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Department of Computer Science and Technology



Course pages 2023–24

Multicore Semantics and Programming

Principal lecturers: Prof Peter Sewell, Dr Timothy Harris
Additional lecturer: Dr Christopher Pulte
Taken by: MPhil ACS, Part III
Code: L304
Term: Michaelmas
Hours: 16 (8 x 2h blocks, including 2 x 1h practical sessions)
Format: In-person lectures
Class limit: max. 10 students
Prerequisites: Some familiarity with discrete mathematics (sets, partial orders, etc.) and with sequential Java programming will be assumed. Experience with operational semantics and with some concurrent programming would be helpful.
Moodle, timetable


In recent years multiprocessors have become ubiquitous, but building reliable concurrent systems with good performance remains very challenging. The aim of this module is to introduce some of the theory and the practice of concurrent programming, from hardware memory models and the design of high-level programming languages to the correctness and performance properties of concurrent algorithms.


Part 1: Introduction and relaxed-memory concurrency [Professor P. Sewell]

  • Introduction. Sequential consistency, atomicity, basic concurrent problems. [1 block]
  • Concurrency on real multiprocessors: the relaxed memory model(s) for x86, ARM, and IBM Power, and theoretical tools for reasoning about x86-TSO programs. [2 blocks]
  • High-level languages. An introduction to C/C++11 and Java shared-memory concurrency. [1 block]

Part 2: Concurrent algorithms [Dr T. Harris]

  • Concurrent programming. Simple algorithms (readers/writers, stacks, queues) and correctness criteria (linearisability and progress properties). Advanced synchronisation patterns (e.g. some of the following: optimistic and lazy list algorithms, hash tables, double-checked locking, RCU, hazard pointers), with discussion of performance and on the interaction between algorithm design and the underlying relaxed memory models. [3 blocks]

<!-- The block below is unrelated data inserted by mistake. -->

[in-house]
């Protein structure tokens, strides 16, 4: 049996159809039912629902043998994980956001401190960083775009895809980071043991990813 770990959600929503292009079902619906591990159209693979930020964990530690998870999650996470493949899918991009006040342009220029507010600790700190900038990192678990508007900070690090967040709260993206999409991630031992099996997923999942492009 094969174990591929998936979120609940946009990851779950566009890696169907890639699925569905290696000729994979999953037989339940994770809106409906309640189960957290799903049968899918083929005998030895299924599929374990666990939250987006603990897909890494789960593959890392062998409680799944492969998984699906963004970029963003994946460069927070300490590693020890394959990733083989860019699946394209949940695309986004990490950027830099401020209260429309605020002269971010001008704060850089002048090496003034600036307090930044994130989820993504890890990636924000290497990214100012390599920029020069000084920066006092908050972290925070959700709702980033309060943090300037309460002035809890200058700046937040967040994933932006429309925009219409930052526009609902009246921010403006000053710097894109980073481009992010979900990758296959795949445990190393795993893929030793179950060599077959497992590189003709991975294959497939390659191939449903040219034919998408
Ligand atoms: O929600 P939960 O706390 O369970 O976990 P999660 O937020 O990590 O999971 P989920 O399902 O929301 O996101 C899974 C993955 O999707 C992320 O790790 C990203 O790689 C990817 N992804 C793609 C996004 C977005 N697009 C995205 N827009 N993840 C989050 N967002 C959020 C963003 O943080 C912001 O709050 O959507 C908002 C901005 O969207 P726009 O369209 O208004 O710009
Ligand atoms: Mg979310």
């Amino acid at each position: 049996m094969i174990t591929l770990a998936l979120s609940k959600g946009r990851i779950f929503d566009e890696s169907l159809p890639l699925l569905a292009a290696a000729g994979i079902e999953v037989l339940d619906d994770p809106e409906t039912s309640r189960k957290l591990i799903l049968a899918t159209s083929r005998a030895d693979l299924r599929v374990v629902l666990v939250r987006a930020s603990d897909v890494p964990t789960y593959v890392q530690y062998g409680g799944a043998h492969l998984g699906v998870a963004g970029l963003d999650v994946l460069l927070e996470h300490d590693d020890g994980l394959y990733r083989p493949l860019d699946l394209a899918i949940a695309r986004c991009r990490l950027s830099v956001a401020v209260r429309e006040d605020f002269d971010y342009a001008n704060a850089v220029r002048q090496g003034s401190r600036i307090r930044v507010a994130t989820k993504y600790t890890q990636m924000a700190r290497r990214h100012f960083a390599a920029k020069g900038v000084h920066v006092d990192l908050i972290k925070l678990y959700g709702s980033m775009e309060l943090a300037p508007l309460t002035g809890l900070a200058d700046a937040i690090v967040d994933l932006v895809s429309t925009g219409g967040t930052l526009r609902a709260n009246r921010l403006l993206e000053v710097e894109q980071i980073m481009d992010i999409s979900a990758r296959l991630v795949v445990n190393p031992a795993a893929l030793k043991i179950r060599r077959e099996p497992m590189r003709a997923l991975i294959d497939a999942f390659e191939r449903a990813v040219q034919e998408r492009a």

• Research topics, likely to include one hour on transactional memory and one guest lecture. [1 block]


By the end of the course students should:

  • have a good understanding of the semantics of concurrent programs, both at the multprocessor level and the C/Java programming language level;
  • have a good understanding of some key concurrent algorithms, with practical experience.

Assessment - Part II Students

Two assignments each worth 50%

Recommended reading

Herlihy, M. and Shavit, N. (2008). The art of multiprocessor programming. Morgan Kaufmann.


Coursework will consist of assessed exercises.

Practical work

Part 2 of the course will include a practical exercise sheet.  The practical exercises involve building concurrent data structures and measuring their performance.  The work can be completed in C, Java, or similar languages.

Assessment - Part III and MPhil Students

  • Assignment 1, for 50% of the overall grade. Written coursework comprising a series of questions on hardware and software relaxed-memory concurrency semantics.
  • Assignment 2, for 50% of the overall grade. Written coursework comprising a series of questions on the design of mutual exclusion locks and shared-memory data structures.

Further Information

Current Cambridge undergraduate students who are continuing onto Part III or the MPhil in Advanced Computer Science may only take this module if they did NOT take it as a Unit of Assessment in Part II.

This module is shared with Part II of the Computer Science Tripos. Assessment will be adjusted for the two groups of students to be at an appropriate level for whichever course the student is enrolled on. Further information about assessment and practicals will follow at the first lecture.